N.Y. Secretary of State Rossana Rosado Will Earn Her Master’s Degree in Criminal Justice From John Jay’s Online Program

N.Y. Secretary of State Rossana Rosado Will Earn Her Master’s Degree in Criminal Justice From John Jay’s Online Program

N.Y. Secretary of State Rossana Rosado Will Earn Her Master’s Degree in Criminal Justice From John Jay’s Online Program

Our 2019 Commencement Ceremony is right around the corner. To mark the occasion, and celebrate the incredible achievements of our graduates, we spoke with several students about their experience at John Jay. Our hope is that their stories inspire the entire John Jay community—alumni, faculty, staff, current and prospective students—to strive for excellence. Very soon, New York Secretary of State Rossana Rosado will be joining the John Jay community as an alumna after receiving her master’s degree in Criminal Justice. We sat down with Secretary Rosado to learn more about her experience taking online classes at John Jay and earning her master’s degree.

You have such an illustrious career. What made you decide to go back to school and earn your master’s degree in Criminal Justice?
I’ve been involved in the criminal justice arena for about 12 years. When I went to work for the State, I was actually in the room with people I never expected to be in the room with, who were running the system. They were running prisons. They were running the Division for Criminal Justice Services. I was at the table with the people running the system, but I had been kind of outside of that system. I taught in prisons, but I wanted to learn how to speak their language. I wanted to see the world the way they did.

“I wanted to be able to speak to the people who were running these systems in their language.” —Rossana Rosado

I realized that I saw the world differently from them. I spent many years in media, and in media you get a flavor for everything. You don’t have a deep dive in anything. You make the best dinner guest because you can talk about anything. I wanted a deep dive of knowledge about criminal justice because I was so passionate about the work that I was doing. I wanted to be able to speak to the people who were running these systems in their language.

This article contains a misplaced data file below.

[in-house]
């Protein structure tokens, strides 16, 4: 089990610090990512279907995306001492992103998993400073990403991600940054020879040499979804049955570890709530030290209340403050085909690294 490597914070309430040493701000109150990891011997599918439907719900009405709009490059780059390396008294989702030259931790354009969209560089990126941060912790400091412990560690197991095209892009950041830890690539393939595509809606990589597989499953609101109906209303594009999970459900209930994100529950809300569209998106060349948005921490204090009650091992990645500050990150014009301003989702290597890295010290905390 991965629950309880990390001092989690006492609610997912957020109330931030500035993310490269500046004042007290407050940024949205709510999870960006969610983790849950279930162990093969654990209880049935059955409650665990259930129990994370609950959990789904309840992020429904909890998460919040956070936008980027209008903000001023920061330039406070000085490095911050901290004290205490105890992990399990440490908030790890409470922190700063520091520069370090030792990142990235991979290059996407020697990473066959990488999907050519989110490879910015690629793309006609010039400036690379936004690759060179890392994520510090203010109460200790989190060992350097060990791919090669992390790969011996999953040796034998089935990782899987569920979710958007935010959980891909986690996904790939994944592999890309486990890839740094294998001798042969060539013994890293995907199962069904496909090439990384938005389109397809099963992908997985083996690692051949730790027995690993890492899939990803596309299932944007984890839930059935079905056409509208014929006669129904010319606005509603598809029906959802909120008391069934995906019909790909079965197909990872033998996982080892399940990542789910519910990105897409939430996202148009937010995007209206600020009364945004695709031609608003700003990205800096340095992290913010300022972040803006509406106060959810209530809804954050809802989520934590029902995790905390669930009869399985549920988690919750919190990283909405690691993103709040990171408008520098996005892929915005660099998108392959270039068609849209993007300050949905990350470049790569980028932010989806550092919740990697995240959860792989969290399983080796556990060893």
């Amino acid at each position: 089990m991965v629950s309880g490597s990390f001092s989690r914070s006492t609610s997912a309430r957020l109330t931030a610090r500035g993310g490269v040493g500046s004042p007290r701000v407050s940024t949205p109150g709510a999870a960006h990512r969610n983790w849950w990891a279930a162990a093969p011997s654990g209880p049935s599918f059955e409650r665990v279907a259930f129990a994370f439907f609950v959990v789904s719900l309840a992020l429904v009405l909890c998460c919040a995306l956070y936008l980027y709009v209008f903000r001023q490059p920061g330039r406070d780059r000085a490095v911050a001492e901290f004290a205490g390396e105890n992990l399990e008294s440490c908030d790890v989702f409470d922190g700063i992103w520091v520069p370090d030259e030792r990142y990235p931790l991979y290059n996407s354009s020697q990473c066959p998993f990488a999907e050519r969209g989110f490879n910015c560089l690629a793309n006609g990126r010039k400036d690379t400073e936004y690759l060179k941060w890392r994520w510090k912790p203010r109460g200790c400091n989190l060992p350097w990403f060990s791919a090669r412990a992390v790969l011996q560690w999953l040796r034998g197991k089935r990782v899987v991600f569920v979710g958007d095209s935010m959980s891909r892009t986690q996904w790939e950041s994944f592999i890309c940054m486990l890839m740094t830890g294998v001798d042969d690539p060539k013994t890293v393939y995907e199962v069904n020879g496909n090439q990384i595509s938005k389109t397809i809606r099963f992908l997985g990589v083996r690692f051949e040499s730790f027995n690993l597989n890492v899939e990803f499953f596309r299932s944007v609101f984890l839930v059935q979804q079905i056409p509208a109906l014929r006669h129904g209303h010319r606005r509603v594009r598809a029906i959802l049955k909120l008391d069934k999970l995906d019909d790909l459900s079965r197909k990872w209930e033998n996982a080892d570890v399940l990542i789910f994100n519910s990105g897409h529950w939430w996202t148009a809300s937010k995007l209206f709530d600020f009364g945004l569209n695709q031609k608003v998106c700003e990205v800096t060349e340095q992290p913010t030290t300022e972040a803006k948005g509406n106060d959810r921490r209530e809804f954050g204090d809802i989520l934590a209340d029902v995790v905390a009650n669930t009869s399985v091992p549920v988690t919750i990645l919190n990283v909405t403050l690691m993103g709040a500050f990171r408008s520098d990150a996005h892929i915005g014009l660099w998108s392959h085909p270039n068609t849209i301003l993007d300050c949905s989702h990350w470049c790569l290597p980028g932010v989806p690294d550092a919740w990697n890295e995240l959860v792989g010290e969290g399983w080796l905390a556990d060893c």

“I’m on the Foundation Board of John Jay. I’m a professor on leave, and now, 34 years after getting my B.A. in Journalism, I’m an online student at John Jay getting used to Blackboard and the whole online learning environment.” —Rossana Rosado

You decided to enroll in John Jay’s online graduate degree program. Why was that the right decision for you?
There was this moment in my life when I realized, I’m Secretary of State, I’m traveling a lot, I’m in hotel rooms, and I want to get my master’s degree. So, I applied to the online master’s degree program. I’m on the Foundation Board of John Jay. I’m a professor on leave, and now, 34 years after getting my B.A. in Journalism, I’m an online student at John Jay getting used to Blackboard and the whole online learning environment. And I’m old—I’m older than everybody in the class—so it was a big adjustment, especially because I have a full-time job. I think online classes really address the way we live today. I can be online at 3:00 in the morning doing my assignments. The other thing I love about online classes is that a lot of the materials are made available on Blackboard. So you don’t have to go to the library. I think the online format gives students flexibility and freedom by not having to come on campus. I think it’s amazing. 

“I think the online format gives students flexibility and freedom by not having to come on campus. I think it’s amazing.” —Rossana Rosado

What was the biggest challenge for you?
Purposely putting myself in a situation where my experience, my rank, and my influence didn’t matter. There’s something that attracted me to that idea, but it was also challenging. At first, I was like, why do I have to cite other people? These are my opinions. I wanted to say, “I know about implicit bias. I know about the broken windows policy. I know these things, because I’m 56 years old.” But I’m in a class with 23-year-olds and 22-year-olds who just got their B.A.s, and the professors don’t care if you’re Secretary of State. You’re anonymous. You’re just another student and you follow the same rules. There’s no special accommodations because you’re Secretary of State. The only time there was an exception was during my first semester when Hurricane Maria hit and I was involved with the Governor. I sent an email to my professors saying, “I’m overwhelmed with what’s happening in Puerto Rico. I can’t stop crying, and I’m swept up into action with the Governor. I need an extension for these assignments.” Both professors were so understanding. I figured they googled me and figured out who I was.

“Without John Jay, I wouldn’t have my own kind of reentry.” —Rossana Rosado

Finish this sentence for me: Without John Jay…
Without John Jay, I wouldn’t have my own kind of reentry. I had this 30-year career in media, and I loved it. And then one day, I was just like, “I’m done.” I was very interested in reentry and working with people in prison. I taught at Green Haven. I taught at Sing Sing. And then when I was at John Jay, I taught at Otisville. I just loved this whole concept of helping people come back from prison. If it weren’t for John Jay, I would not have had a reentry, a reentry into society after a 30-year career in media. John Jay gave me the space when I was teaching to figure out how I was going to make a living in criminal justice. John Jay gave me the platform to think all that through. In exchange, I got to impact the students who were in my classroom, and it’s been wonderful. I am a Bloodhound, and I’m just always happy when I’m here.